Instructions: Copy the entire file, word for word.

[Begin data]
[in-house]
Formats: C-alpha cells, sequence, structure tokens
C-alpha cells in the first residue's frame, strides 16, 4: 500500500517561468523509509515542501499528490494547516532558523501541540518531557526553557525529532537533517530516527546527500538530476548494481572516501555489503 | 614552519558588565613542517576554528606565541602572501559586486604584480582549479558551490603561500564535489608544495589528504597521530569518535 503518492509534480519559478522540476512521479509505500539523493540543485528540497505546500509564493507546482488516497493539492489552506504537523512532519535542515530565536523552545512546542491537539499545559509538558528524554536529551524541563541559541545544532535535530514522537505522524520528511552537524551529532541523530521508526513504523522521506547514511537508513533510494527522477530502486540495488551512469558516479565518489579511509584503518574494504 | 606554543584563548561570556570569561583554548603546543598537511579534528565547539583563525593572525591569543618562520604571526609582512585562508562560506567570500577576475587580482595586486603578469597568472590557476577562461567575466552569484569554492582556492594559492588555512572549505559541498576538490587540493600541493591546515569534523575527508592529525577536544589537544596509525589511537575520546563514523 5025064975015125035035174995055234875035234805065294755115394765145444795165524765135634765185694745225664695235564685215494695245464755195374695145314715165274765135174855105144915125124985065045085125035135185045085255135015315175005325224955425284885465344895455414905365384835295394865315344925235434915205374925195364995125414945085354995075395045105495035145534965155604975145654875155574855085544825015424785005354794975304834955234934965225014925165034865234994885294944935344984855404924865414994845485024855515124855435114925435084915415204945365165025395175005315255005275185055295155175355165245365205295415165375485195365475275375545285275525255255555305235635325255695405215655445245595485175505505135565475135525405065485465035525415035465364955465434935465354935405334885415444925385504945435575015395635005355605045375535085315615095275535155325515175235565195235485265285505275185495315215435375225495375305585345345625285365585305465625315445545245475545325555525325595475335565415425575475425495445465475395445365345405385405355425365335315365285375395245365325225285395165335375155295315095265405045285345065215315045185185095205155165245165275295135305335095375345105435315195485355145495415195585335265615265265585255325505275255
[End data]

[in-house]
Formats: C-alpha cells, sequence, structure tokens
C-alpha cells in the first residue's frame, strides 16, 4: 500500500517561468523509509515542501499528490494547516532558523501541540518531557526553557525529532537533517530516527546527500538530476548494481572516501555489503 | 614552519558588565613542517576554528606565541602572501559586486604584480582549479558551490603561500564535489608544495589528504597521530569518535 503518492509534480519559478522540476512521479509505500539523493540543485528540497505546500509564493507546482488516497493539492489552506504537523512532519535542515530565536523552545512546542491537539499545559509538558528524554536529551524541563541559541545544532535535530514522537505522524520528511552537524551529532541523530521508526513504523522521506547514511537508513533510494527522477530502486540495488551512469558516479565518489579511509584503518574494504 | 606554543584563548561570556570569561583554548603546543598537511579534528565547539583563525593572525591569543618562520604571526609582512585562508562560506567570500577576475587580482595586486603578469597568472590557476577562461567575466552569484569554492582556492594559492588555512572549505559541498576538490587540493600541493591546515569534523575527508592529525577536544589537544596509525589511537575520546563514523 5025064975015125035035174995055234875035234805065294755115394765145444795165524765135634765185694745225664695235564685215494695245464755195374695145314715165274765135174855105144915125124985065045085125035135185045085255135015315175005325224955425284885465344895455414905365384835295394865315344925235434915205374925195364995125414945085354995075395045105495035145534965155604975145654875155574855085544825015424785005354794975304834955234934965225014925165034865234994885294944935344984855404924865414994845485024855515124855435114925435084915415204945365165025395175005315255005275185055295155175355165245365205295415165375485195365475275375545285275525255255555305235635325255695405215655445245595485175505505135565475135525405065485465035525415035465364955465434935465354935405334885415444925385504945435575015395635005355605045375535085315615095275535155325515175235565195235485265285505275185495315215435375225495375305585345345625285365585305465625315445545245475545325555525325595475335565415425575475425495445465475395445365345405385405355425365335315365285375395245365325225285395165335375155295315095265405045285345065215315045185185095205155165245165275295135305335095375345105435315195485355145495415195585335265615265265585255325505275255